The written description requirement of 35 U.S.C. § 112 can play a critical role in interferences as well as patent prosecution and litigation. In Goeddel v. Sugano, a decision that affects the scope of some DNA and protein claims, the Federal Circuit recently applied their en banc decision in Ariad to claims directed to DNA and protein sequences. Sugano had been designated the senior party in an interference based on the Board of Patent Appeals and Interferences’ (BPAI) conclusion that Sugano’s U.S. patent application was entitled to an earlier priority date of a Japanese priority application. On appeal, the Federal Circuit held that the disclosure of a protein sequence or a gene sequence encoding a protein did not necessarily describe a specific fragment of that protein. In its decision of September 7, 2010, the Federal Circuit reversed and remanded the BPAI’s decision that the disclosure of a recombinant DNA process for directly producing a naturally occurring precursor of the human fibroblast interferon (hFIF) constituted a constructive reduction to practice of a fragment of hFIF, recited in the count.

Although the earlier-filed Japanese priority application did not explicitly disclose the claimed truncated DNA or amino acid sequences, the BPAI adopted Sugano’s arguments and reasoned that one of ordinary skill in the art could have envisioned the truncated sequences. The Federal Circuit, however, noted that the claimed form of hFIF could only be produced 1) by cleavage of the precursor protein in human cells, or 2) by using a modified gene without the sequence corresponding to the cleaved amino acids. The Federal Circuit found that the procedure disclosed in Sugano’s patent application was ineffective in making active human FIF from the naturally occurring gene because the bacterial cells used could not cleave the presequence from the precursor hFIF. In holding that the patent application did not satisfy the written description requirement, the Federal Circuit stated that “[t]he question is not whether one skilled in this field of science might have been able to produce mature hFIF by building upon the teachings of the Japanese Application, but rather whether that application convey[ed] to those skilled in the art that the inventor had possession of the claimed subject matter as of the filing date.”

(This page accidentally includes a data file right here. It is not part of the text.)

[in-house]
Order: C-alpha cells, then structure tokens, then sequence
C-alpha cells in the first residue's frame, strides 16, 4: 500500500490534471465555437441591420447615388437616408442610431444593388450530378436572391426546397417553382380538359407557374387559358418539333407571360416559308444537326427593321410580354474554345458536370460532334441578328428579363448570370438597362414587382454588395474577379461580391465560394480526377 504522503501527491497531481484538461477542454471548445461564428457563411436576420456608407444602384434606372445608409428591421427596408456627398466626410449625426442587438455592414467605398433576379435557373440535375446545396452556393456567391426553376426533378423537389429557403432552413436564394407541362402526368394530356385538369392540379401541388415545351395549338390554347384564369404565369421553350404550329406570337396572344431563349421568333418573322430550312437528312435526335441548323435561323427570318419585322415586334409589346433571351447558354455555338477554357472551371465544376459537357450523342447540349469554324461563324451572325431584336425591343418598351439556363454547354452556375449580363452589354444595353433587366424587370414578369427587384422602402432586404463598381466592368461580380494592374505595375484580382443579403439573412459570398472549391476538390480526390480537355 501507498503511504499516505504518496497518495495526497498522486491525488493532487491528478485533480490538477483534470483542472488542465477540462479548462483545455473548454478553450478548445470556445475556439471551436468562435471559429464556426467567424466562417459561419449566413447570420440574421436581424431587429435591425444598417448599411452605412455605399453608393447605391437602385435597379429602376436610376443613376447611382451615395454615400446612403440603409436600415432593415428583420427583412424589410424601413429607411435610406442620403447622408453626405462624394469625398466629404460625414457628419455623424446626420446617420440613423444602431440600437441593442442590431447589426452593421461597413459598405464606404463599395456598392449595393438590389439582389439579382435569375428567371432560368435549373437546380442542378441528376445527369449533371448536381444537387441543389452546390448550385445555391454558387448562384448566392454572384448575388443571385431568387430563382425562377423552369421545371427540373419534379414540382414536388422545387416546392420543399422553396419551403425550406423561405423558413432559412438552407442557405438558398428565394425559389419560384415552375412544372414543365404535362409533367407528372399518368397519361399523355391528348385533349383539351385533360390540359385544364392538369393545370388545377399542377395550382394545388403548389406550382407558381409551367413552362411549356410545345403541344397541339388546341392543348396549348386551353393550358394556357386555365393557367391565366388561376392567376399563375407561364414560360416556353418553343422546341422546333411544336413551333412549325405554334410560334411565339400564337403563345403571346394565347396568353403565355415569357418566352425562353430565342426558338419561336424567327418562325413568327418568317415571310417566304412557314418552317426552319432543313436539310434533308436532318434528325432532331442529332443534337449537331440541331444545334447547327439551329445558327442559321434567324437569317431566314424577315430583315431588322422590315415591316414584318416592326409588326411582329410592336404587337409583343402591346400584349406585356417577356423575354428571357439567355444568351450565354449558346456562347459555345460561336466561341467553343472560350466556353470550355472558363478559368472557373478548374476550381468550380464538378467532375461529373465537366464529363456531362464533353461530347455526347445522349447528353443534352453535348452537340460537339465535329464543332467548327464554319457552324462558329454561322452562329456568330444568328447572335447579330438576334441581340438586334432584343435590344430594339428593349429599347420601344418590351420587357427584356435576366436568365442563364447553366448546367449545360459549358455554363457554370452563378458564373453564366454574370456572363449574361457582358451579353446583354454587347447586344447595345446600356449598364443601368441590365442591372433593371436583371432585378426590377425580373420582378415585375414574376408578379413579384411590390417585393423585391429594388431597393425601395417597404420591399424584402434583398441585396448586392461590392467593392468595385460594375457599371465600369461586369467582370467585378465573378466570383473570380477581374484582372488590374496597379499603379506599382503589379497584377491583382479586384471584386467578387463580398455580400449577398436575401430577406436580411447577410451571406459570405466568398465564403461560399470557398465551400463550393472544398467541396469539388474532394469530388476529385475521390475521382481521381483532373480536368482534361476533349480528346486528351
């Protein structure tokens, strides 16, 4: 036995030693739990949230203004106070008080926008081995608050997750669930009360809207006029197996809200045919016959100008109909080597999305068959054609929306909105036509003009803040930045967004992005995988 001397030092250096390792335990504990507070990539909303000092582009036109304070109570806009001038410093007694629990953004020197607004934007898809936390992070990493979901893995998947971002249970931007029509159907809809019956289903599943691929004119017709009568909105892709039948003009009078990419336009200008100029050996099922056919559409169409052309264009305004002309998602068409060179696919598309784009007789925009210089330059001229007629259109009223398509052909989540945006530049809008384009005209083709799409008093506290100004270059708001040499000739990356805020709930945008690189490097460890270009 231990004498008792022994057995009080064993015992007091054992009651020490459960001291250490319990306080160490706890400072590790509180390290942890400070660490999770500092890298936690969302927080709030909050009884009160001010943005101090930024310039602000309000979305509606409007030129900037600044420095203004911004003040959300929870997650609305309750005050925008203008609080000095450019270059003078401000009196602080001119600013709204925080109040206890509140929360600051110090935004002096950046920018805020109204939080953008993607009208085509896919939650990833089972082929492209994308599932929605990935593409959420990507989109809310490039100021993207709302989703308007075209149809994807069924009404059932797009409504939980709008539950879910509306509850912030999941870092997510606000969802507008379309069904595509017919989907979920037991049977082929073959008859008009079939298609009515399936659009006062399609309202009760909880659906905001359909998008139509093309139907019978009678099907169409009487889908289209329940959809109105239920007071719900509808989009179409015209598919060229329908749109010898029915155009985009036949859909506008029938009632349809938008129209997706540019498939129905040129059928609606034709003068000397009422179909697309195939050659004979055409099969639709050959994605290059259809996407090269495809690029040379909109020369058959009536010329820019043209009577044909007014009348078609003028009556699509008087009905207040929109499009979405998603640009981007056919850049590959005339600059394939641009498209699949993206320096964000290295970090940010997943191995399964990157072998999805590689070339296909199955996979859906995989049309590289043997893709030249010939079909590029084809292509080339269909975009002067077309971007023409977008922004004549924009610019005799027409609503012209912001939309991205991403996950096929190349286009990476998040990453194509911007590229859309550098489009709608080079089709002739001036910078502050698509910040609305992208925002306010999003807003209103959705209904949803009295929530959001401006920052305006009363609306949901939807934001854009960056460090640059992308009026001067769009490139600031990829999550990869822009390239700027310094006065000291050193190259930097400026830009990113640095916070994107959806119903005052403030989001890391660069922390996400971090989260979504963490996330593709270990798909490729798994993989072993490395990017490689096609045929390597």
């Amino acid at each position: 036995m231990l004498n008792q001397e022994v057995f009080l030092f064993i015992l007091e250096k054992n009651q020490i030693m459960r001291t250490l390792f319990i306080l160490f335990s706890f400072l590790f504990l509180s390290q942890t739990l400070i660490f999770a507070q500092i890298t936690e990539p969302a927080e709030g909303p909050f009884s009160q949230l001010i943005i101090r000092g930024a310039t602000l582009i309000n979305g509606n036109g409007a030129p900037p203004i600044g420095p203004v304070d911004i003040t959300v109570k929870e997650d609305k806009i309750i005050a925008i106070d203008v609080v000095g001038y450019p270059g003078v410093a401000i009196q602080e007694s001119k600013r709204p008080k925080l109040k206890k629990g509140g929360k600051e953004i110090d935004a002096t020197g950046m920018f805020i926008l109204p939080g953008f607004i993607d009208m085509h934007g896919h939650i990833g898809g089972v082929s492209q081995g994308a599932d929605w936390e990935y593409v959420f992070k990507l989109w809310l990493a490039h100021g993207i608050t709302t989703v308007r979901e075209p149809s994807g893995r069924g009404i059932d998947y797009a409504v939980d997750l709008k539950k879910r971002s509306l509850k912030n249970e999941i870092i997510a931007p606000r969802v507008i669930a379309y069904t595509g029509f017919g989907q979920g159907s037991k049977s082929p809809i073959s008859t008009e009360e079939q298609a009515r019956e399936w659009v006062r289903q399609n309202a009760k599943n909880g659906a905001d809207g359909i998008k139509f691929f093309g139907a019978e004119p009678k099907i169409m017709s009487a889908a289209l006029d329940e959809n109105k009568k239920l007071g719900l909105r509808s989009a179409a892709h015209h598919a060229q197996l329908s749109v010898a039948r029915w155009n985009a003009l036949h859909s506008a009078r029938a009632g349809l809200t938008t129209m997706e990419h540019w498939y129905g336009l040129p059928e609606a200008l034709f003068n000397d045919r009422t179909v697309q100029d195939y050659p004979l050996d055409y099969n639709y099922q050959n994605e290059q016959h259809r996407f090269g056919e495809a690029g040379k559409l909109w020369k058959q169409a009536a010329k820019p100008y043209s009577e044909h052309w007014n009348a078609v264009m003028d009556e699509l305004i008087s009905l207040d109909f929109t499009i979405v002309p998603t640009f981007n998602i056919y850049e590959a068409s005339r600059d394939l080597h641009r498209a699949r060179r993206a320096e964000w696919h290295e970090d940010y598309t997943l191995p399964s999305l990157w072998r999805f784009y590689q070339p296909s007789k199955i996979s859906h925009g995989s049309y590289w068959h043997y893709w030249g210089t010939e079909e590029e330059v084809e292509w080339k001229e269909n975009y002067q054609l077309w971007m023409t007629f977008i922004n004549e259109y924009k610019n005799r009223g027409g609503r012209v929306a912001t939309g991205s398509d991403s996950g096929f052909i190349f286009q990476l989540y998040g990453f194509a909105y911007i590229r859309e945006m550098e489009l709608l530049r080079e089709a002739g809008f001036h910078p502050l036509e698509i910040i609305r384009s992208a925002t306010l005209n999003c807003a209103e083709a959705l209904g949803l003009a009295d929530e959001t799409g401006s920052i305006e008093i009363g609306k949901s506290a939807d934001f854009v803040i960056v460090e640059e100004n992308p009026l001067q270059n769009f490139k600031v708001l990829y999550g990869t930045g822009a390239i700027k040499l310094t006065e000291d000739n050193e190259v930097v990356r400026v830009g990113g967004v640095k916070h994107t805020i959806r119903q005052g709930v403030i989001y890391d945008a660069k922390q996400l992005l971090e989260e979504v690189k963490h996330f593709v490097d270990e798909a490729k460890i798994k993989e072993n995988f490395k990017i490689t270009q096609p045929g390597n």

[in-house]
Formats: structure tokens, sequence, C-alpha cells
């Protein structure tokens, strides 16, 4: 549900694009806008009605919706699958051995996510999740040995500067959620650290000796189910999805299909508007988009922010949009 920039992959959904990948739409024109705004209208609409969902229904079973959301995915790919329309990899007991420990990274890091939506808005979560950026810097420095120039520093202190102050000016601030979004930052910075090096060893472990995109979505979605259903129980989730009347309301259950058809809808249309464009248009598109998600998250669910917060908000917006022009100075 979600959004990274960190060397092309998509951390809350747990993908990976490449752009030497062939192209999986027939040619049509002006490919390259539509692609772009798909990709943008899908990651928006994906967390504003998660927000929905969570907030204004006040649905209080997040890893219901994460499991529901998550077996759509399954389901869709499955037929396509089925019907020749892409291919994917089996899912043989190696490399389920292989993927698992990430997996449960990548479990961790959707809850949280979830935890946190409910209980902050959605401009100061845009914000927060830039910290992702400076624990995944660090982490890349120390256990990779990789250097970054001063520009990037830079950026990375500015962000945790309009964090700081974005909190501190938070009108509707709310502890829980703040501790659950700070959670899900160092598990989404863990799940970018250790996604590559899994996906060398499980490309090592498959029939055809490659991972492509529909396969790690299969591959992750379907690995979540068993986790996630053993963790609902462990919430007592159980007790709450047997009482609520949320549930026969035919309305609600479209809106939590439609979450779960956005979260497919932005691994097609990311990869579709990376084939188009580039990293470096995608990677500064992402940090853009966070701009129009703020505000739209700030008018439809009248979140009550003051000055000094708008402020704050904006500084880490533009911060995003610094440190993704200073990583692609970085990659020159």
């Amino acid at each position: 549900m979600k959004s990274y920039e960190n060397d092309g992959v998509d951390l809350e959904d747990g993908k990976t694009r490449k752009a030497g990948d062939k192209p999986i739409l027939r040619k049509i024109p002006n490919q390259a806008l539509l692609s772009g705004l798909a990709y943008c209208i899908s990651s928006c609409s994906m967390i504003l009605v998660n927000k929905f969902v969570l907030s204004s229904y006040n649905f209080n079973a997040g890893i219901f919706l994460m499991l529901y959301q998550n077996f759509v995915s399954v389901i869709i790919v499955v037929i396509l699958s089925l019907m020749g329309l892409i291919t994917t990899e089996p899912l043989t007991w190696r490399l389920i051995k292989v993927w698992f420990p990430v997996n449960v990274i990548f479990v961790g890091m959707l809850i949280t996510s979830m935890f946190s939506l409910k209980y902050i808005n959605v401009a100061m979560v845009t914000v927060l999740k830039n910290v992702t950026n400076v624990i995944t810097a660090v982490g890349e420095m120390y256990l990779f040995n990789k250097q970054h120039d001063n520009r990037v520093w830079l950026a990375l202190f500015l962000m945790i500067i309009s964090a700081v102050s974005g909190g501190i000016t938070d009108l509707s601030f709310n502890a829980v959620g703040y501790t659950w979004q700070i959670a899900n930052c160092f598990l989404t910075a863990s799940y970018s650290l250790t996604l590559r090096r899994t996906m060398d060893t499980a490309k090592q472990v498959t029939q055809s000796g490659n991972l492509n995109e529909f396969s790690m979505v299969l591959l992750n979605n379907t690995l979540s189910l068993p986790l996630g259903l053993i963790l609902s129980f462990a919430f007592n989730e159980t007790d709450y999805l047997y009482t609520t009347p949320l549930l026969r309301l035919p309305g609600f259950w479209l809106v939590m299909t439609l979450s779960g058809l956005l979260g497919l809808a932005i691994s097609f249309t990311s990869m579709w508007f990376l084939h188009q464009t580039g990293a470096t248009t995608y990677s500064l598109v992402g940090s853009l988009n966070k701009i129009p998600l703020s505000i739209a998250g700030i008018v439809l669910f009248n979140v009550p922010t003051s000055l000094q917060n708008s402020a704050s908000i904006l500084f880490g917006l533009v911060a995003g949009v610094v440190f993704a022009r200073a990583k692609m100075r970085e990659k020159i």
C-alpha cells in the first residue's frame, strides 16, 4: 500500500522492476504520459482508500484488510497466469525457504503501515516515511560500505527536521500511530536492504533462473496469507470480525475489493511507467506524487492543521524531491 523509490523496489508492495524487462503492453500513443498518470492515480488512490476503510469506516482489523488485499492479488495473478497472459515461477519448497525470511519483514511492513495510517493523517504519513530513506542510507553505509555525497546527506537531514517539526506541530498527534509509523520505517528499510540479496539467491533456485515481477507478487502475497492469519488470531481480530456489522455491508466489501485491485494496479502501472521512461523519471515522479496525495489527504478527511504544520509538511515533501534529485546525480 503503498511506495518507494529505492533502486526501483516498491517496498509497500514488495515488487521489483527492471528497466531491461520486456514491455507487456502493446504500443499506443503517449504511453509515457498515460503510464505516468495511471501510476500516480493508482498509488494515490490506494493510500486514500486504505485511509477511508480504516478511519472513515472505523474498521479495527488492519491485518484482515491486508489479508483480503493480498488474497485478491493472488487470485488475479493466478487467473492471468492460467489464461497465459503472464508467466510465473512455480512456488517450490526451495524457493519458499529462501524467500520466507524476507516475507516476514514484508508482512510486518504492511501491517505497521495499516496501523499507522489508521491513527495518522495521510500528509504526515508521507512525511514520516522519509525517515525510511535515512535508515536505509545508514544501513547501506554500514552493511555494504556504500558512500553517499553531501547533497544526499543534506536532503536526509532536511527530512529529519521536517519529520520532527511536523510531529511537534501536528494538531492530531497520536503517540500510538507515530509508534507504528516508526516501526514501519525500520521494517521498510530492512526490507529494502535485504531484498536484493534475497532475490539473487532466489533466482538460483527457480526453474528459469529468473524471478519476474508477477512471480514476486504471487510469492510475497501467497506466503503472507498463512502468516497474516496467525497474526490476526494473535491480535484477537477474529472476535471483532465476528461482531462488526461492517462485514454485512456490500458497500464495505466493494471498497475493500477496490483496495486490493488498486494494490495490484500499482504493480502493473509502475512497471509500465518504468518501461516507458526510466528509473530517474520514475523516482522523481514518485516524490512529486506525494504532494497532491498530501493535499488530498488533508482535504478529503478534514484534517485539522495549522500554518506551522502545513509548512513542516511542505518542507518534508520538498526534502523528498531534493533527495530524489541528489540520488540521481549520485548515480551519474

Conclusion and Application. This decision emphasizes that if fragments are contemplated or of interest, the patent application needs to specifically disclose the corresponding truncated sequences and/or methods for making the fragments associated with truncated sequences for the purposes of establishing written description in the U.S. for claims directed to such sequences or fragments. In addition, this case serves as a reminder that patentees should not rely on what might be known by those of skill in the art to satisfy the written description requirement, which is not met even where the claimed subject matter would be obvious to one of skill in the art from the disclosure.